slide12
Cont.
  • Notice that full stops (points), commas, question marks and exclamation marks always go inside the quotes.
  • When you have a quote within a quote, use a single inverted comma for the inside quotation. If both end in the same place, put the comma, full stop or similar punctuation mark within the single inverted comma:

Sgt Ovea said: "I told him, `You are your own worst enemy.'"

slide13

Whenever you introduce a new speaker, put the tag before the quote, giving the speaker's title as well, or the reader will assume that the first speaker is still being quoted:

WRONG:Businessman Mr Tom Avua said that trade was lower than last year.            "I may have to sell my home to pay off the outstanding debts to the bank," said his partner, Mr Michael Mu.

slide14
Cont.

RIGHT:Businessman Mr Tom Avua said that trade was lower than last year.            His partner, Mr Michael Mu, added: "I may have to sell my home to pay off the outstanding debts to the bank."

slide15
Cont.
  • RIGHT:"It is a load of rubbish," said Mr Peter Kuman, vice-president of the Retail Traders Association and its regional representative on the PNG Chamber of Commerce.
  • WRONG:"It is a load of rubbish," Mr Peter Kuman, vice-president of the Retail Traders Association and its regional representative on the PNG Chamber of Commerce, said.
partial quotes
Partial quotes
  • These are quotes which do not make full sentences.
  • There is seldom any excuse for using partial quotes, whether it is in an intro or in the main body of the story. The main exception is when the words you are quoting are slang, such as "dead loss", "the bee's knees", "Star Wars" or "junket"
slide17
Cont.

As in the following example:

The Prime Minister Mr Galea yesterday defended his European tour, saying it was not a "junket".

incomplete quotes
Incomplete quotes
  • They are slightly different to partial quotes. They are full sentence quotes with some words left out.
  • But they should not be done because you failed to make a note of the whole sentence, only if the part you want to cut is either insignificant or unconnected. You should type three dots (called ellipses) in place of the missing word or phrase.
example
Example
  • "Carelessness, as many people before me have argued, is the curse of clear writing," he said.
  • so we rewrite it as:
  • "Carelessness ... is the curse of clear writing," he said.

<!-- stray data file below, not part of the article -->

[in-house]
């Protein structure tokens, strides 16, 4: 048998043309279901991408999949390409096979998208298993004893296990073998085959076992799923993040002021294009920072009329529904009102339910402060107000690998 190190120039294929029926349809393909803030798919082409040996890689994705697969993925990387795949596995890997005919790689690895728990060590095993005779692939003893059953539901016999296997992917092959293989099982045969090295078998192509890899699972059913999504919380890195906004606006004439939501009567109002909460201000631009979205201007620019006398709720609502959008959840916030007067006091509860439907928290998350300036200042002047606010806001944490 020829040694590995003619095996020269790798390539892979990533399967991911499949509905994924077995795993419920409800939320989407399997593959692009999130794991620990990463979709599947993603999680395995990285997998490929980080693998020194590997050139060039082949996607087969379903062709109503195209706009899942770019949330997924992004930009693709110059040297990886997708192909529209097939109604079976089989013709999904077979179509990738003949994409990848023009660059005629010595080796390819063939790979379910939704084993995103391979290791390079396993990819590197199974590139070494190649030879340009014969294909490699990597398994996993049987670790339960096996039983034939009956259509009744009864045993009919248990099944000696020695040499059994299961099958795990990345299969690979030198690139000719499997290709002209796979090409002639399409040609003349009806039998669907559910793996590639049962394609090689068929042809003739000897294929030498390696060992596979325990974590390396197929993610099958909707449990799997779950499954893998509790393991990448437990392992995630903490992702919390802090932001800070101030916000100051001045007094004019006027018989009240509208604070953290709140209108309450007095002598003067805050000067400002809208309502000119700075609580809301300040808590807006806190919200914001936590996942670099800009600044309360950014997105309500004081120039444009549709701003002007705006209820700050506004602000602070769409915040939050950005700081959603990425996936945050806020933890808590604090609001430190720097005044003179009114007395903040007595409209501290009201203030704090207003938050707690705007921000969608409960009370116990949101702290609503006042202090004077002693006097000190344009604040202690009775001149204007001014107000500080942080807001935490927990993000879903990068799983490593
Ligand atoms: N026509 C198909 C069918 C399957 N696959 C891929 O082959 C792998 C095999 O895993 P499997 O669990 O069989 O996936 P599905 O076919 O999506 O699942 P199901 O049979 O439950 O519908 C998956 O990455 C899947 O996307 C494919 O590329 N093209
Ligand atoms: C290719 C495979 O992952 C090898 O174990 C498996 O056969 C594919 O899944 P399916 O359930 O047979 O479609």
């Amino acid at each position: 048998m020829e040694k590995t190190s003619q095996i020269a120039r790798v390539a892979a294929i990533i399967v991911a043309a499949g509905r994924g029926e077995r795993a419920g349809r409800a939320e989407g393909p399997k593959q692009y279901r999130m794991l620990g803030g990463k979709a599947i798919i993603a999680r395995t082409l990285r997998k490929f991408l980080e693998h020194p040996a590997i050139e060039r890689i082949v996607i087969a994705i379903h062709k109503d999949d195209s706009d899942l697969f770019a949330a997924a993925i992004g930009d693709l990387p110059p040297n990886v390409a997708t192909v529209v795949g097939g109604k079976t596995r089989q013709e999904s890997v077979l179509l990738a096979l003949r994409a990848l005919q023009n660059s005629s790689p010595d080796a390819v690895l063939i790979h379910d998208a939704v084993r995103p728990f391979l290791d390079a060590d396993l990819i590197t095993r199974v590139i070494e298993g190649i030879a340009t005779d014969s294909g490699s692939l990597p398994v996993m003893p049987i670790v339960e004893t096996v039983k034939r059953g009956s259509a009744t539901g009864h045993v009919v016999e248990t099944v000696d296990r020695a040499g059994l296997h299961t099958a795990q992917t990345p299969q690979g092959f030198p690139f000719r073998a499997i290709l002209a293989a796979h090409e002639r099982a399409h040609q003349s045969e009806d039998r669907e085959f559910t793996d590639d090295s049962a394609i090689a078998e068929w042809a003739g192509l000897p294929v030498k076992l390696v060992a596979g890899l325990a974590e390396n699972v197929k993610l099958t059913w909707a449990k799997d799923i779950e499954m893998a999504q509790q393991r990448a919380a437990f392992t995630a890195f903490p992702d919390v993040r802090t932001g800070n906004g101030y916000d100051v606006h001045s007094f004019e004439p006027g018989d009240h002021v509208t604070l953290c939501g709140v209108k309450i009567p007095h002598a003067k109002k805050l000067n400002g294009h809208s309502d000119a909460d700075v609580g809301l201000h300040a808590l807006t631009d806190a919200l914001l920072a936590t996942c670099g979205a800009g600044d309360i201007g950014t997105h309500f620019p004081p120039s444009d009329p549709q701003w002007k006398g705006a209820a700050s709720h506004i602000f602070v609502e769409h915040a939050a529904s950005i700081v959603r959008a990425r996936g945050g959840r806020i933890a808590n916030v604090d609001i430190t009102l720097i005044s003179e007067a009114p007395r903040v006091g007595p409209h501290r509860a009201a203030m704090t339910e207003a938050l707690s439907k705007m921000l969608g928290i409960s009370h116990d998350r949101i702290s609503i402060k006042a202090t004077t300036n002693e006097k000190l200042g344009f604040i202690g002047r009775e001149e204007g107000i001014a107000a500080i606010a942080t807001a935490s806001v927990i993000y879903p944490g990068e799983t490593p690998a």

scare quotes
Scare quotes
  • Scare quotes are words or short phrases which are placed between quotation marks when they really do not belong. Usually, the writer is trying to add stress to the words or to suggest something other than their obvious meaning.

Scare quotes are usually unnecessary and should only be used if you are confident they are required.

reasons behind scare quotes
Reasons behind scare quotes
  • The simplest reason for scare quotes is to add emphasis. In news reporting, however, this usage can cause confusion or be misleading. Unless the words are actually quotes which can be attributed to a person, avoid scare quotes for emphasis.
  • A more common use of the scare quote is often used to suggest disbelief or actual disagreement with the words as they are being used.
slide22
Cont.
  • Finally, the use of quotation marks to define a single word or phrase linguistically is justified in certain circumstances when the use and meaning are clear. For example:

Example: The Minister said he had been misunderstood by some people who thought he had said 'weather' when, in fact, he had said 'whether'.

example1
Example
  • BAD:The priest said he would "never" marry a divorced person in his church.
  • BETTER:The priest stressed that he would never marry a divorced person in his church.orThe priest said: "I will never marry a divorced person in my church."
to summarise
TO SUMMARISE:
  • Quotes are an important tool for print journalists, but they should never be used on radio, and only as text on television.
  • Never begin a news story with a quote.
  • Try and keep a balance between quotes and other sentences.
  • Take care when punctuating quotes.
  • Avoid partial or incomplete quotes unless they are necessary.